Leave it to a wealthy New Yorker to raise the ire of the citizens of the Second City.
And it’s not because of something he said, or wrote, as a former New Yorker living here did last year. It’s just five letters; the huge letters of this man’s last name lit up for the entire Midwest to see: T-R-U-M-P.
Those five letters, more than 20 feet tall and 141 feet long, are being pasted to the most visible side of Chicago’s Trump International Hotel and Tower. The location is about 200 feet above street level, on what by most accounts is an otherwise fairly tasteful skyscraper right between the historic Wrigley Building to the east, the iconic Mies Van Der Rohe IBM building to the west and other late 19th and early 20th century architectural gems (which make the Chicago Architecture Foundation’s guided river tours a must-do when visiting here).
And when it’s finished, it of course will be all lit up to glow like a giant bug zapper along the Chicago’s stunning skyline.
“It’ll be like the Hollywood sign,” Trump boasted to Chicago Tribune architecture critic Blair Kamin.
“Just for the record,” renowned architect Adrian Smith, who designed Chicago’s Trump Tower, tells Kamin, “I had nothing to do with this sign!”
“It’s an atrocity,” said 35-year-old Zack Tiknis. “I read somewhere that they said it was graffiti. I don’t even think it’s graffiti, it’s just a man who already needed to over-compensate, over-compensating even more. He’s got a bloated personality and this is our visual proof.”
Other Chicagoans out for a stroll along the river, Wacker Drive or over the Michigan Avenue Bridge, gasp out loud when seeing the still incomplete “TRUM” in such large letters. “It’s hideous!” I overhear one woman say while the friend she’s walking with covers her mouth with one hand and points with the other, as if witnessing a horrific accident unfold before her eyes.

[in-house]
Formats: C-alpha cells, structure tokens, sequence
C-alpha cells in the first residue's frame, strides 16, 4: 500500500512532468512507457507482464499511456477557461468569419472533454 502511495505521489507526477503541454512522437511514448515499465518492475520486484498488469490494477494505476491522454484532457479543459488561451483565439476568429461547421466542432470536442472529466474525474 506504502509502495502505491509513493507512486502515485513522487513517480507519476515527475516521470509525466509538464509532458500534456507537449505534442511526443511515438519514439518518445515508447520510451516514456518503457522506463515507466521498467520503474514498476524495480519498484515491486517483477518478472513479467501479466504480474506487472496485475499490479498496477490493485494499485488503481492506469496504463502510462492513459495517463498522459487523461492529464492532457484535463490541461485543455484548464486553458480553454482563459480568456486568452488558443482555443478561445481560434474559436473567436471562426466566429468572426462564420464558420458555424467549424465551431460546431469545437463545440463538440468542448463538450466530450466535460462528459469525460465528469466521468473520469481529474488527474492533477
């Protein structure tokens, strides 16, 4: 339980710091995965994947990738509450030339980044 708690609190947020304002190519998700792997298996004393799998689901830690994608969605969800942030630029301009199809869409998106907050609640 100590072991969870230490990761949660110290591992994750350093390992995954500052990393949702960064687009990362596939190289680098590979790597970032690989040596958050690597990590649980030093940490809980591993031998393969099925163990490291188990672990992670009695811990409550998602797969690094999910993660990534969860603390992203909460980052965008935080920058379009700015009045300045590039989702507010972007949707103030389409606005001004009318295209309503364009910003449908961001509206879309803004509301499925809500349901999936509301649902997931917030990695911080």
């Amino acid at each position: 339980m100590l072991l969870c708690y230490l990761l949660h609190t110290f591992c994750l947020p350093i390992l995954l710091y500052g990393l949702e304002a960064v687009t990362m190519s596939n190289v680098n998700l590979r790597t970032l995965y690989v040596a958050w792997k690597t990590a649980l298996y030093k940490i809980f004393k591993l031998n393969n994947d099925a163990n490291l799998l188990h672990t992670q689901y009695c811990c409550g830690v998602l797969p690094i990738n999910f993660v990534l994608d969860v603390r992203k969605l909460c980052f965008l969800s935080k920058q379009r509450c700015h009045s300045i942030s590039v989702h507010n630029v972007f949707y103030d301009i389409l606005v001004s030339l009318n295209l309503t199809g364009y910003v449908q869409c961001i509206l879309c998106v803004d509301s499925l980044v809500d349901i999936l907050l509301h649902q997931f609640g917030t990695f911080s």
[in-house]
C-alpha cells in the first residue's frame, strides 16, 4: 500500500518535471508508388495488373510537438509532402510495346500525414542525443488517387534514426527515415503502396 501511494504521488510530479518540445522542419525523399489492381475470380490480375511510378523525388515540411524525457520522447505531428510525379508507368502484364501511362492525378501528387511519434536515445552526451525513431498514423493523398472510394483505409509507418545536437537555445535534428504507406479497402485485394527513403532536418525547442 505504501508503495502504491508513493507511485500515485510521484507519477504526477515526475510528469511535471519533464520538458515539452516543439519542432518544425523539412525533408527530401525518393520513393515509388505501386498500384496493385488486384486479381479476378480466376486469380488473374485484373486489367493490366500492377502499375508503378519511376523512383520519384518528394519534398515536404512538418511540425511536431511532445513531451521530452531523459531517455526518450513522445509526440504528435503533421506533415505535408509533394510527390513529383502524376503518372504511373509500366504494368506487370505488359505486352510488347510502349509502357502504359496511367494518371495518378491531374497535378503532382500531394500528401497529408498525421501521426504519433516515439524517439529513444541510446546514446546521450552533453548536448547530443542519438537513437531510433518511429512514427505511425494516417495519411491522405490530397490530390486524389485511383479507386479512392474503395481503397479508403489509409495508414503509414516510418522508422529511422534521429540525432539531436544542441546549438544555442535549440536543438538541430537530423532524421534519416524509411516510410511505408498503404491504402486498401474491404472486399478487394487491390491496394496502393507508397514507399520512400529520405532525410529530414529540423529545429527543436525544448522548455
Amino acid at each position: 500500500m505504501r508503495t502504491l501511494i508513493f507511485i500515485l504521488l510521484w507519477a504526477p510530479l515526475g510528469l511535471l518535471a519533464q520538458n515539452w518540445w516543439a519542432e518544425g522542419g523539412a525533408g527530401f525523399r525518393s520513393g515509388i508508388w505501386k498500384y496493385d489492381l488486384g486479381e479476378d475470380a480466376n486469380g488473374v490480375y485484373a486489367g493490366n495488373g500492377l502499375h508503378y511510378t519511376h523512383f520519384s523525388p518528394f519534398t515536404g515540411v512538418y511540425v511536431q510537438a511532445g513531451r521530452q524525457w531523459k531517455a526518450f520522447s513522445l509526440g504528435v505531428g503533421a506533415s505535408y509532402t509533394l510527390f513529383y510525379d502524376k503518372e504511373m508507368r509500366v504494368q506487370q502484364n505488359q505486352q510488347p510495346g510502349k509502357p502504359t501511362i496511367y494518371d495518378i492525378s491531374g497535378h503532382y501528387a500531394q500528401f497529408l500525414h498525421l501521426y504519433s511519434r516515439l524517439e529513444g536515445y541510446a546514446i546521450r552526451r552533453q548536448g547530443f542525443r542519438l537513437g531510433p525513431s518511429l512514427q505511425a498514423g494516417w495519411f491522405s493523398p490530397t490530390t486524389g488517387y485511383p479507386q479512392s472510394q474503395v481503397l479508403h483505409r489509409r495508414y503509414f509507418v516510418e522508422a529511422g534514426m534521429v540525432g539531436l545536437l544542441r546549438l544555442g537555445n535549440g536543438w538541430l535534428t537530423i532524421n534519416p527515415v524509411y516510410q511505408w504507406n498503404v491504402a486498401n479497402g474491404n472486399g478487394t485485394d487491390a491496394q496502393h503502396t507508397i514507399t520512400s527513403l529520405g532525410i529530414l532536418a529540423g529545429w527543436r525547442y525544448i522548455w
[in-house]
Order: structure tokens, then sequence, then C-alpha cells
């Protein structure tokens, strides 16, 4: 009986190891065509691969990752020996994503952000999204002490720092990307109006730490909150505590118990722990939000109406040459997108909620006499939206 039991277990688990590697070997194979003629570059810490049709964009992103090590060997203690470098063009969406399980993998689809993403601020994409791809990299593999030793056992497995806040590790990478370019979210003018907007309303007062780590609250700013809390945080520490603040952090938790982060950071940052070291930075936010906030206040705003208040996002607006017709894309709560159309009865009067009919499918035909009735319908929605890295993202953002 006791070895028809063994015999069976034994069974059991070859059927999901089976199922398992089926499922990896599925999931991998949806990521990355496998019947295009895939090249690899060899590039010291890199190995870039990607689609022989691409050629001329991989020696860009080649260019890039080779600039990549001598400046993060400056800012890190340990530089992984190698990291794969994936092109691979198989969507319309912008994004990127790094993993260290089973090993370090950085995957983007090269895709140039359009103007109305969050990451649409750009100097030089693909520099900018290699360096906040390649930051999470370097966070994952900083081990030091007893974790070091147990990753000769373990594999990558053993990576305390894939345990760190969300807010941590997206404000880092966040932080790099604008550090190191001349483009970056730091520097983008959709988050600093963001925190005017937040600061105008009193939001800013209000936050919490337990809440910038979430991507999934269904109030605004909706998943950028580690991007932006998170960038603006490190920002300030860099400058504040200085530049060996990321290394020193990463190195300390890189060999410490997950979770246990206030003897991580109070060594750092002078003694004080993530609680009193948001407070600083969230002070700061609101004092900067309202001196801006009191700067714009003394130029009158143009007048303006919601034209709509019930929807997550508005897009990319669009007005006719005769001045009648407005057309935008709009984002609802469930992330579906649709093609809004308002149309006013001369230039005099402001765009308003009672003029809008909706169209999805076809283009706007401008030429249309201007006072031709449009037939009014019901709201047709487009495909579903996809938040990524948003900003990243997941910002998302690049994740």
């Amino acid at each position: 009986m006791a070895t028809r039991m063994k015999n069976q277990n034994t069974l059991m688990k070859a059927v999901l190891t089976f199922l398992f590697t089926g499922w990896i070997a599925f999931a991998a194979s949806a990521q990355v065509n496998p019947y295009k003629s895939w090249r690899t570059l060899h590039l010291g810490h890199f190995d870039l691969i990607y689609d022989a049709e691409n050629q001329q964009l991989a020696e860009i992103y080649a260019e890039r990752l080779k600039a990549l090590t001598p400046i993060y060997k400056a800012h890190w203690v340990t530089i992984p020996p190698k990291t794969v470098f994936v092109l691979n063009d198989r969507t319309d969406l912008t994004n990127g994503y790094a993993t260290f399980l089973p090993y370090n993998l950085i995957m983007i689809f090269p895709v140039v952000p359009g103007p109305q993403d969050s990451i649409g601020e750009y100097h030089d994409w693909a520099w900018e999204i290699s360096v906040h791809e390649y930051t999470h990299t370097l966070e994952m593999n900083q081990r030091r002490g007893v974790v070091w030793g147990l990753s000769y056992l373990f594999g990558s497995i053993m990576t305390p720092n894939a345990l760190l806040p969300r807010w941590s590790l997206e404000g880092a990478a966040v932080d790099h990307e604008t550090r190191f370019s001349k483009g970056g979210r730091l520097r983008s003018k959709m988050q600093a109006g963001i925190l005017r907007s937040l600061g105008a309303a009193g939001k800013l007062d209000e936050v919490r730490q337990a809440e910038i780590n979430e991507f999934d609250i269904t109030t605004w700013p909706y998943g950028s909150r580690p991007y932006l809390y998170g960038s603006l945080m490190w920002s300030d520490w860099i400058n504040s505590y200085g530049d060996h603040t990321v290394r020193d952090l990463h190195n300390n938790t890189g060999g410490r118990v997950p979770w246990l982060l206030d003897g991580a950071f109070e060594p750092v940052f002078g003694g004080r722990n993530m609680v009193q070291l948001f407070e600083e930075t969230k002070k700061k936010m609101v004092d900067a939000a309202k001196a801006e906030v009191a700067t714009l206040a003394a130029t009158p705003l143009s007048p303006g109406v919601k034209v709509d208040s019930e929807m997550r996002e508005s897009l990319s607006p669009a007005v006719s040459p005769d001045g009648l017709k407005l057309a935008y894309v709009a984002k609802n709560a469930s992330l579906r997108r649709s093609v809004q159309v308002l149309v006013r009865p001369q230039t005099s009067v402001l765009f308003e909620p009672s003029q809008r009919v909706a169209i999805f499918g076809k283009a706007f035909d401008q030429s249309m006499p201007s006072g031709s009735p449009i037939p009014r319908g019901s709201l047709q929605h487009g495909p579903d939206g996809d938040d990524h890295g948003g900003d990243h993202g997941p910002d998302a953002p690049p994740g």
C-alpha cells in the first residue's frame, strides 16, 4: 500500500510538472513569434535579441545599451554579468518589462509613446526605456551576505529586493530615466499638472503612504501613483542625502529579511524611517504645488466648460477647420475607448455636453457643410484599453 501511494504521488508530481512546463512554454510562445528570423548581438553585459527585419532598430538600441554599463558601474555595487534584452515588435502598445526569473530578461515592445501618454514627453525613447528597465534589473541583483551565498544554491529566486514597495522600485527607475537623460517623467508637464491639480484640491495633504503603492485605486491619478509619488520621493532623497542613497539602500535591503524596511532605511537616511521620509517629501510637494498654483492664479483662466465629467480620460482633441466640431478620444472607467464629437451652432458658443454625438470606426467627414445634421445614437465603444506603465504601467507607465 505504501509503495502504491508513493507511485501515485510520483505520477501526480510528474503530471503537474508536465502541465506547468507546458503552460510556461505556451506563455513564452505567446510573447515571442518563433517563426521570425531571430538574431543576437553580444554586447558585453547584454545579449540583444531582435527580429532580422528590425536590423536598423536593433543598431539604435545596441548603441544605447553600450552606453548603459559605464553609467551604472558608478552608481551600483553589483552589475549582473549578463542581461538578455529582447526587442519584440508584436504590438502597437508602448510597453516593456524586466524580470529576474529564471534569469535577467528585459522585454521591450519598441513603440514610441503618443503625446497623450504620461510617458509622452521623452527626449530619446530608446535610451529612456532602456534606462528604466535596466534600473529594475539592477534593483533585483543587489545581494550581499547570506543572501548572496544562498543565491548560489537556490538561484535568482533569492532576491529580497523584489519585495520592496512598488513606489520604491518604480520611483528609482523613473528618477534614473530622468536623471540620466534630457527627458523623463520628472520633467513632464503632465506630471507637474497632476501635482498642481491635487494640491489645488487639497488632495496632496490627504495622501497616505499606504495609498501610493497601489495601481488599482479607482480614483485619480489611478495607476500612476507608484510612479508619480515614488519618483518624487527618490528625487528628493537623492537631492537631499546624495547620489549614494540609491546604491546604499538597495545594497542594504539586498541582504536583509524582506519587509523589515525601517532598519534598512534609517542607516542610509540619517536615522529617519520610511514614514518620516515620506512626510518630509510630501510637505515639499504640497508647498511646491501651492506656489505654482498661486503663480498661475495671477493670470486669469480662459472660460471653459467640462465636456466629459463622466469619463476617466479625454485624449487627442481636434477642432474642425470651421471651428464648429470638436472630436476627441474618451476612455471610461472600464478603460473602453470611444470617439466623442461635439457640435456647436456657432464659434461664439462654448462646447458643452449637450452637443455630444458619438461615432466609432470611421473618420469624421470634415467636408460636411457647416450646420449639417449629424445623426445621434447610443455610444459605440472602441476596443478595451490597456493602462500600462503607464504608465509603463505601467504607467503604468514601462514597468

“How did the city even let him do that?” questions another.
Well, Trump actually wanted his name in lights to be much, much bigger. A spokesman for the city’s planning department says he originally proposed that his name cover more than 3,600 square feet. The city trimmed it down to about 2,800 square feet.
“Donald Trump is everything that isn’t Chicago,” said Chicago Sun-Times columnist Neil Steinberg on WBEZ’s The Afternoon Shift on Friday. “He’s this sort of glitzy, vacant, New York rich guy, and it’s grotesque to see him there.”
“It’s the size, too,” adds Chicago Tribune columnist Eric Zorn on the same program. “It’s this incredible monument to him … and people are aghast at that sign.”
One of the reasons many Chicagoans find the big bold Trump sign so offensive could be because despite expectations, the Trump Tower itself has blended in quite nicely and has even become an asset to the iconic Chicago skyline.
“No one expected refinement like this from the Prince of Glitz,” writes Kamin in the Tribune. “People formed a kinship with the skyscraper, which helps explain why they now feel betrayed.”
“We have one of the cleanest, sharpest looking skylines in the United States and he’s gotta go and do something like this? This isn’t Time Square,” says the loquacious west-sider Tiknis, as he walked alongside the Chicago River opposite the Trump Tower on his way to catch the train to a late afternoon Cubs game.
“I was thinking of a way to use like a guerrilla-like attack on it,” adding that he wants to “figure out a way to white out the ‘T’ so it just says ‘RUMP.’ ”